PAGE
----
Traditional Marxism

Traditional Marxism - Traditional Marxism In a similar way...

Info iconThis preview shows pages 1–2. Sign up to view the full content.

View Full Document Right Arrow Icon
Traditional Marxism In a similar way to Functionalist theory , Marxist conflict theorists see: 1. Institutions as significant objects of study, in terms of why institutions are created by people, the kind of purpose each (inter-related) institution serves and so forth. 2. The socialisation process as significant for our understanding of both "society" and our general position within that society. 3 . Social structures - not individual meanings - are the most significant object of study. Unlike Functionalist theory , however, Marxist conflict theorists: 1. Do not see "society" as a "living thing" that exists over and above people. Marxists do not commit what is called the " error of reification ", insofar as they recognise that "society" is the product of people's behaviour. If people create the social structures within which behaviour is ordered then, of course, they are perfectly capable of changing the social order. .. 2. Do not see the basis of social order as being " shared values " and basic consensus over agreed social goals / ends. On the contrary, they see "shared values" and "consensus" as being mystifications - a way of manufacturing and manipulating people's perception of the social world to suit the basic interests of a ruling class. 3. See society / social systems as being in a constant - inevitable - state of conflict . Social order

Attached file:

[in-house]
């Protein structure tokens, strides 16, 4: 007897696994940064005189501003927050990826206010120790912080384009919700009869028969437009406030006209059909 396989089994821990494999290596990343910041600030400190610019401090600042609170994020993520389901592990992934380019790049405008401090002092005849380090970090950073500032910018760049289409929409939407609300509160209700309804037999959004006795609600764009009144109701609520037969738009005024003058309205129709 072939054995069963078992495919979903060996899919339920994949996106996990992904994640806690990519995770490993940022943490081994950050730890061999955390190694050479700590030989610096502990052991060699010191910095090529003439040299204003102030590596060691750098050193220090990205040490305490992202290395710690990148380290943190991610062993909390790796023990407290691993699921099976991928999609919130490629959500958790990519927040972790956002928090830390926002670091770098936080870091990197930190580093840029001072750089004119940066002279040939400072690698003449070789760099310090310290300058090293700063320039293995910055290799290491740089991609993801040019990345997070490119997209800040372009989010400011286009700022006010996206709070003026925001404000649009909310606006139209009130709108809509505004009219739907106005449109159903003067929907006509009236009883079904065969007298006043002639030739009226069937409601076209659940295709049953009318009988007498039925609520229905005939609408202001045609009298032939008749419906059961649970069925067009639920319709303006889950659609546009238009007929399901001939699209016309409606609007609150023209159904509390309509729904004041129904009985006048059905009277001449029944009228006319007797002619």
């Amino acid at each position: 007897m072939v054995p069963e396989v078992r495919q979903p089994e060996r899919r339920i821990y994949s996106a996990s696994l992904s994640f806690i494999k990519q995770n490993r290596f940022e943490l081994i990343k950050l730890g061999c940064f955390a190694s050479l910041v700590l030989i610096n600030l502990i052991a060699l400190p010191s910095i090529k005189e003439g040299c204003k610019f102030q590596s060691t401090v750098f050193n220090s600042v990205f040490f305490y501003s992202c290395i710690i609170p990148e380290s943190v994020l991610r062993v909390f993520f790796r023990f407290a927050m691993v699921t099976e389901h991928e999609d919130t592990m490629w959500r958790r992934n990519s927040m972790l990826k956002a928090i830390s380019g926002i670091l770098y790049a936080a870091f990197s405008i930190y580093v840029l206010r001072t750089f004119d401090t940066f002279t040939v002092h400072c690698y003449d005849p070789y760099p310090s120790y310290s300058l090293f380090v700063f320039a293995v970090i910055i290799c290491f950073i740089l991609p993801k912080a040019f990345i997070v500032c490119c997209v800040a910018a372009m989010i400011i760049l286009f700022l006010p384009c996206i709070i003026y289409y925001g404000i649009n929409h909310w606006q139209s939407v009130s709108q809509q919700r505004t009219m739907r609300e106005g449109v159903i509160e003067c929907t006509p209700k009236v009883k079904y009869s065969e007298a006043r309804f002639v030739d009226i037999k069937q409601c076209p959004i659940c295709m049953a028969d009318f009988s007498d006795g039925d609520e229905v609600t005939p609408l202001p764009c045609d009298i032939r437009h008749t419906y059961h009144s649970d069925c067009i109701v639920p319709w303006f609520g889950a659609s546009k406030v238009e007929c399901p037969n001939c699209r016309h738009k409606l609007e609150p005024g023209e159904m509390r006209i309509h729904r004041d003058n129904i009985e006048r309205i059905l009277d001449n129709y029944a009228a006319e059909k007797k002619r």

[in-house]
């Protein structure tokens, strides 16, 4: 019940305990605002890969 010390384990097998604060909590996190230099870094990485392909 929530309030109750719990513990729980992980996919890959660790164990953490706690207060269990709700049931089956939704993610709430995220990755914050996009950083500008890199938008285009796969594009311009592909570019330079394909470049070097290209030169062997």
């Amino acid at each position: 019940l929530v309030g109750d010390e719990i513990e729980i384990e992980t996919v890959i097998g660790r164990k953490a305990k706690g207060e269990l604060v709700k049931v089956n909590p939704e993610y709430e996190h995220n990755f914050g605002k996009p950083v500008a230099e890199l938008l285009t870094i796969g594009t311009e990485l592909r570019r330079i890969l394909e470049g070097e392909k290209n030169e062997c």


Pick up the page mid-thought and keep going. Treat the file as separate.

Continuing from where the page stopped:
Background image of page 1

Info iconThis preview has intentionally blurred sections. Sign up to view the full version.

View Full DocumentRight Arrow Icon
Image of page 2
This is the end of the preview. Sign up to access the rest of the document.

This note was uploaded on 01/17/2012 for the course SCIE SYG2000 taught by Professor Bernhardt during the Fall '10 term at Broward College.

Page1 / 5

Traditional Marxism - Traditional Marxism In a similar way...

This preview shows document pages 1 - 2. Sign up to view the full document.

View Full Document Right Arrow Icon
Ask a homework question - tutors are online